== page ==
2.2. Low birth weight

Chronic stressors are robust predictors of low birth weight, infant weighing less than 2,500 grams at birth [32]. Although a significant proportion of low birth weight infants are preterm births, several studies have reported the impact of stress on low birth weight. A recent population-based cohort study conducted by Brown et al. sought to examine the social determinants of low birth weight in Australia [20]. One in six women reported three or more stressful life events or social health issues in the 12 months preceding the last birth. Women coping with multiple life events remained significantly more likely to have a low birth weight infant after adjusting for smoking, number of prenatal visits, and other known covariates. Specifically, women reporting three or more stressful events or social health issues had a twofold increase in odds of having a low birth weight infant compared to women reporting no issues. In a U.S. study, maternal stress was associated with 2 to 3.8 times the risk of low birth weight among a sample of nearly 1,400 pregnant low-income women [33]. In fact, there is a 55-gram reduction in infant birth weight or low birth weight for every unit increase of stressful life event [34]. Similar results have been observed elsewhere in European countries [35-37].

In Amsterdam, Paarlberg et al. recruited almost 400 women from several obstetric outpatient clinics to conduct a prospective study on stressors and low birth weight [36]. Questionnaires on daily stressors, psychological and mental well-being, and social support were completed by women throughout their pregnancy. Having experienced daily stressors in the first trimester was associated with an increased risk of low birth weight. Indeed the relationship was strongest when multiple exposures interacted to contribute to a compromised fetal growth. In Scotland expectant mothers perceiving high levels of household stress at 20 weeks gestation had increased odds of low birth weight (OR = 4.7, 95% CI = 1.5 to 13.4) [35]. Results from the Scotland study suggests that the relationship between psychosocial stress and low birth weight may be attributable to variation in energetic intake and expenditure. For example, pregnant women who carry the burden of running a household without the support of a husband or partner may suffer inadequate nutritional provisioning and greater workload, reducing maternal and fetal weight gain.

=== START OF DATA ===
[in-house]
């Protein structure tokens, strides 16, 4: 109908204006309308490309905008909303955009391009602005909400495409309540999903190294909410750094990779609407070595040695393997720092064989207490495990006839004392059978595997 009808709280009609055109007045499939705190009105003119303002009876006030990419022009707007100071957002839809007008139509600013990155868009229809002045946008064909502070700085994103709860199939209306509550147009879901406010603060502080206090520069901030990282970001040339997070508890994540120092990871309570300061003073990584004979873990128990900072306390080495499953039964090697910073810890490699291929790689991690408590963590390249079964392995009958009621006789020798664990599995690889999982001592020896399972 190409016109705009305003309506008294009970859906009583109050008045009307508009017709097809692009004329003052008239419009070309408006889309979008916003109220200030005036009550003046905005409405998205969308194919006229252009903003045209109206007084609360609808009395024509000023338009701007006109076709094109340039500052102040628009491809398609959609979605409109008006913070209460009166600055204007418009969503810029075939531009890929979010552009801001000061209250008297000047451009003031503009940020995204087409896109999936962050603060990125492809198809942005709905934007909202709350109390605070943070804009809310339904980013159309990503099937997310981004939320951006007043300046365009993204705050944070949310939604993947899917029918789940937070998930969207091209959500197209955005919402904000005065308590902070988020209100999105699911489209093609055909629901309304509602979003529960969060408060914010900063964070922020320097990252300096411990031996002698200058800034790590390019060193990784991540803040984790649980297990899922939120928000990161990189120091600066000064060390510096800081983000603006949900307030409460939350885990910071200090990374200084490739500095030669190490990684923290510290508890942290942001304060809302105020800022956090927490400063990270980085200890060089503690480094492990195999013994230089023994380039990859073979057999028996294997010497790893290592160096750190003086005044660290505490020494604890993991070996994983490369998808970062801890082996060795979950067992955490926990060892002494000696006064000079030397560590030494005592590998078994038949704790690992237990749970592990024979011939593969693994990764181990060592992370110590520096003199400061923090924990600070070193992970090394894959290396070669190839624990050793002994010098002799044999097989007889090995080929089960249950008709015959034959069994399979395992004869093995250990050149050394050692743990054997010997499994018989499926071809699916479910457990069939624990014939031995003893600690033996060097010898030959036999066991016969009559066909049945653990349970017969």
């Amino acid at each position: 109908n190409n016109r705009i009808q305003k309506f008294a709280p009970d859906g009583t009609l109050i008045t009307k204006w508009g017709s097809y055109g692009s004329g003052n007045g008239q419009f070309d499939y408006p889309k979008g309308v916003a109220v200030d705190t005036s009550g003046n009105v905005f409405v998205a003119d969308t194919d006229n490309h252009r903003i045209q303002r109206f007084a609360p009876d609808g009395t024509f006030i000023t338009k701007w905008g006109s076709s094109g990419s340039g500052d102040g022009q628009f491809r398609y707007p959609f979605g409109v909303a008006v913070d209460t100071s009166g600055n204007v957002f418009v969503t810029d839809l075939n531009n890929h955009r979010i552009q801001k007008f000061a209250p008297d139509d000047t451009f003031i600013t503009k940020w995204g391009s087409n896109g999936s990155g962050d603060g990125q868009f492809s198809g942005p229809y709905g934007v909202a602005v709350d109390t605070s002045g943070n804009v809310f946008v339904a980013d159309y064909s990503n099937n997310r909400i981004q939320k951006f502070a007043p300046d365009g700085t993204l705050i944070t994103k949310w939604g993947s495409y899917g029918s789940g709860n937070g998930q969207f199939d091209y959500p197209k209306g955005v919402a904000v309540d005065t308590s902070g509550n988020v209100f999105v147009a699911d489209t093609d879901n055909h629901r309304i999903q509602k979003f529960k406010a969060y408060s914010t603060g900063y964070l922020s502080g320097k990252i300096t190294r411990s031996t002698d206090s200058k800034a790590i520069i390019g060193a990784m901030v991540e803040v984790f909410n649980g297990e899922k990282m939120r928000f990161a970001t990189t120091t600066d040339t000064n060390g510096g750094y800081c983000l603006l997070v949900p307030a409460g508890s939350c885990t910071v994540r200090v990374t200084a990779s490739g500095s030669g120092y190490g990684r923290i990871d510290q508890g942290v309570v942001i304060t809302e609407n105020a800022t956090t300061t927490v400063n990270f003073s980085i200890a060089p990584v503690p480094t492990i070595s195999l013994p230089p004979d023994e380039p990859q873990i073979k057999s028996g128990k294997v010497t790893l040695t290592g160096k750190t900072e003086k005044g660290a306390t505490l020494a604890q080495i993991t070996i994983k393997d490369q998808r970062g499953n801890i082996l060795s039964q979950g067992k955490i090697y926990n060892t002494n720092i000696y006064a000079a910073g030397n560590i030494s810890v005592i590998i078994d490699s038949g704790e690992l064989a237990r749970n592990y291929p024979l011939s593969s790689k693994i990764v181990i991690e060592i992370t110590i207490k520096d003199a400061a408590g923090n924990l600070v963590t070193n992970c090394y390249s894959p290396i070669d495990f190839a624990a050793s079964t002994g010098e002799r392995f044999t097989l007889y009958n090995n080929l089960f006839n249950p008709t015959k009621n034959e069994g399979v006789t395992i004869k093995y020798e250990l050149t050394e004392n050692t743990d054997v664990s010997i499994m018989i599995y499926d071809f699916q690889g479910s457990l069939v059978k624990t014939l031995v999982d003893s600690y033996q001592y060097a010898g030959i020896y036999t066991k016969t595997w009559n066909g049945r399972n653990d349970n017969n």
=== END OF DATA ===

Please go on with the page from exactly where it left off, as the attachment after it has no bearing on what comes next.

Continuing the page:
Overall, preterm birth and low birth weight are commonly studied together as tandem outcomes because infants born preterm are often of low birth weight. It has been estimated that two-thirds of low birth weight infants are born preterm [3]. Prior work in the field had the tendency to combine various psychological processes into one psychosocial category that typically consisted of stress, emotions, coping, social support, and more. However, a growing body of research supports differences in the psychological processes involved in the etiology of both birth outcomes [23,25]. While pregnancy anxiety appears to be a strong predictor of preterm birth, depression and chronic strain appear to be stronger predictors of low birth weight [23]. Epidemiologic and social behavioral studies on the psychological pathways contributing to these two birth outcomes deserve individual attention. Disentangling the components of psychological processes may lead to improved intervention models for at risk populations and better inform health policies that seek to reduce preterm and low birth weight.

Defined as “cognitive and behavioral efforts to manage stressful demands” coping may directly affect birth outcomes, minimize perceived stress, or modify the effects of stress on birth outcomes [23]. However, very little studies exist on the relationship between birth outcomes and coping during pregnancy. A direction for future research may be to consider various coping processes in pregnancy and strategies to effectively reduce anxiety and understand resilience in the face of adversity.


3. Mental health and stress

Stress plays an important role in the development and worsening of mental illness such as depression or anxiety disorders [38-41]. Depression and anxiety are approximately twice as prevalent globally in women as in men [42]. Approximately one in five women will experience depression during her lifetime with the typical age of onset during the reproductive years [43,44]. Estimates on the prevalence of antenatal depression, or depression during pregnancy, can vary depending on the criteria used but can be as high as 16 percent with increasing proportions in the year following delivery [42,45]. The contribution to the Global Burden of Disease (GBD) of only three mental disorders (i.e. mood disorders, schizophrenia and specific anxiety disorders) among women aged 15 to 44 years is seven percent of the total GBD for women of all ages [46]. In fact, depression is fourth among all causes of GBD for women and is expected to rank second by the year 2020.